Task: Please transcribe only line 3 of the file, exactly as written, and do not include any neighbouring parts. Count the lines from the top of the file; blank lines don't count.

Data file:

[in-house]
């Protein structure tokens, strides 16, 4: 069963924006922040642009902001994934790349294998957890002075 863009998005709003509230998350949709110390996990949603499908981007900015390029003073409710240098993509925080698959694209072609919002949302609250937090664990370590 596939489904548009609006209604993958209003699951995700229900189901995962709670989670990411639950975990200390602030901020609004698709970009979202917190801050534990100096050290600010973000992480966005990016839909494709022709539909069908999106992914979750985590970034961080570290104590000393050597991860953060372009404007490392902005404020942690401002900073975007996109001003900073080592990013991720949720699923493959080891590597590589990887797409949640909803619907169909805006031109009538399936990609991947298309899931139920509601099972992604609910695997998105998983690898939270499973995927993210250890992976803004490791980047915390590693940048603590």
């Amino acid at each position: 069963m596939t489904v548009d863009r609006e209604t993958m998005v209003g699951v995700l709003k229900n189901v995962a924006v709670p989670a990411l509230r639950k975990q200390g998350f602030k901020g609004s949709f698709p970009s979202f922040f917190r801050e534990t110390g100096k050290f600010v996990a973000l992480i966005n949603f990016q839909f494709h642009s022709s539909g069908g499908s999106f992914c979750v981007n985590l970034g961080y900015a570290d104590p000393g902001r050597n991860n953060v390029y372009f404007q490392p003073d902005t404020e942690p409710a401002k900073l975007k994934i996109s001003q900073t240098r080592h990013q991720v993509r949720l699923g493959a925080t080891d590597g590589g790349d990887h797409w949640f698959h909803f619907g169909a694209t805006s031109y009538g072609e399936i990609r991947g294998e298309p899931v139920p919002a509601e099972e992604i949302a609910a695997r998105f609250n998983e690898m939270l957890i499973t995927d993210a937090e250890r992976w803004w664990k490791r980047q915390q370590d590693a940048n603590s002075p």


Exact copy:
């Amino acid at each position: 069963m596939t489904v548009d863009r609006e209604t993958m998005v209003g699951v995700l709003k229900n189901v995962a924006v709670p989670a990411l509230r639950k975990q200390g998350f602030k901020g609004s949709f698709p970009s979202f922040f917190r801050e534990t110390g100096k050290f600010v996990a973000l992480i966005n949603f990016q839909f494709h642009s022709s539909g069908g499908s999106f992914c979750v981007n985590l970034g961080y900015a570290d104590p000393g902001r050597n991860n953060v390029y372009f404007q490392p003073d902005t404020e942690p409710a401002k900073l975007k994934i996109s001003q900073t240098r080592h990013q991720v993509r949720l699923g493959a925080t080891d590597g590589g790349d990887h797409w949640f698959h909803f619907g169909a694209t805006s031109y009538g072609e399936i990609r991947g294998e298309p899931v139920p919002a509601e099972e992604i949302a609910a695997r998105f609250n998983e690898m939270l957890i499973t995927d993210a937090e250890r992976w803004w664990k490791r980047q915390q370590d590693a940048n603590s002075p």